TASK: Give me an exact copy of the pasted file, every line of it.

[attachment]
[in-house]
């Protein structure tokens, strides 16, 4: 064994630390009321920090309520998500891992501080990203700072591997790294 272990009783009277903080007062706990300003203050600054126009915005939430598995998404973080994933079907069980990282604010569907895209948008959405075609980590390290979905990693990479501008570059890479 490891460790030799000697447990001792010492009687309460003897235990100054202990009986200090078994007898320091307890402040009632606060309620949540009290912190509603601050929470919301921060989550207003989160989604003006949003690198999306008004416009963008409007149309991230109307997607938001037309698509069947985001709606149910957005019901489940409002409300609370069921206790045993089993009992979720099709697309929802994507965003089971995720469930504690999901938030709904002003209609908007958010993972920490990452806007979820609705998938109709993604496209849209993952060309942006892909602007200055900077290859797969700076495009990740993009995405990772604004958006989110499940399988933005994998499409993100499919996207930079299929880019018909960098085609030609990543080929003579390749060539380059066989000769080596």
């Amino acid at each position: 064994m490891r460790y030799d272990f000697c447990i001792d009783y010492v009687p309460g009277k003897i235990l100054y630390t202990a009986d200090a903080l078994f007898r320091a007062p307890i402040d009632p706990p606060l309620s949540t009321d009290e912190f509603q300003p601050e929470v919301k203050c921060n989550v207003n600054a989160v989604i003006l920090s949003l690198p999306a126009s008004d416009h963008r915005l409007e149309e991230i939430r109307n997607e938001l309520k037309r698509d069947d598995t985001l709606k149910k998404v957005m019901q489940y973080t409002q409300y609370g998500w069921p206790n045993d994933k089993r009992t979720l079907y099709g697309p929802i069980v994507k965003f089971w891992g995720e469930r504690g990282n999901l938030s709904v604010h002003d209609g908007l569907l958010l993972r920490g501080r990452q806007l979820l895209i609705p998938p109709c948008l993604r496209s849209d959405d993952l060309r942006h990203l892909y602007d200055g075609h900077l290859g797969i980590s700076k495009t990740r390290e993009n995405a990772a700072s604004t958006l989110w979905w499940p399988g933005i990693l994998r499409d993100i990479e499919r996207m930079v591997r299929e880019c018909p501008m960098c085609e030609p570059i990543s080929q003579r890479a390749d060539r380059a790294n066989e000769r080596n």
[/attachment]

[in-house]
């Protein structure tokens, strides 16, 4: 064994630390009321920090309520998500891992501080990203700072591997790294 272990009783009277903080007062706990300003203050600054126009915005939430598995998404973080994933079907069980990282604010569907895209948008959405075609980590390290979905990693990479501008570059890479 490891460790030799000697447990001792010492009687309460003897235990100054202990009986200090078994007898320091307890402040009632606060309620949540009290912190509603601050929470919301921060989550207003989160989604003006949003690198999306008004416009963008409007149309991230109307997607938001037309698509069947985001709606149910957005019901489940409002409300609370069921206790045993089993009992979720099709697309929802994507965003089971995720469930504690999901938030709904002003209609908007958010993972920490990452806007979820609705998938109709993604496209849209993952060309942006892909602007200055900077290859797969700076495009990740993009995405990772604004958006989110499940399988933005994998499409993100499919996207930079299929880019018909960098085609030609990543080929003579390749060539380059066989000769080596």
């Amino acid at each position: 064994m490891r460790y030799d272990f000697c447990i001792d009783y010492v009687p309460g009277k003897i235990l100054y630390t202990a009986d200090a903080l078994f007898r320091a007062p307890i402040d009632p706990p606060l309620s949540t009321d009290e912190f509603q300003p601050e929470v919301k203050c921060n989550v207003n600054a989160v989604i003006l920090s949003l690198p999306a126009s008004d416009h963008r915005l409007e149309e991230i939430r109307n997607e938001l309520k037309r698509d069947d598995t985001l709606k149910k998404v957005m019901q489940y973080t409002q409300y609370g998500w069921p206790n045993d994933k089993r009992t979720l079907y099709g697309p929802i069980v994507k965003f089971w891992g995720e469930r504690g990282n999901l938030s709904v604010h002003d209609g908007l569907l958010l993972r920490g501080r990452q806007l979820l895209i609705p998938p109709c948008l993604r496209s849209d959405d993952l060309r942006h990203l892909y602007d200055g075609h900077l290859g797969i980590s700076k495009t990740r390290e993009n995405a990772a700072s604004t958006l989110w979905w499940p399988g933005i990693l994998r499409d993100i990479e499919r996207m930079v591997r299929e880019c018909p501008m960098c085609e030609p570059i990543s080929q003579r890479a390749d060539r380059a790294n066989e000769r080596n």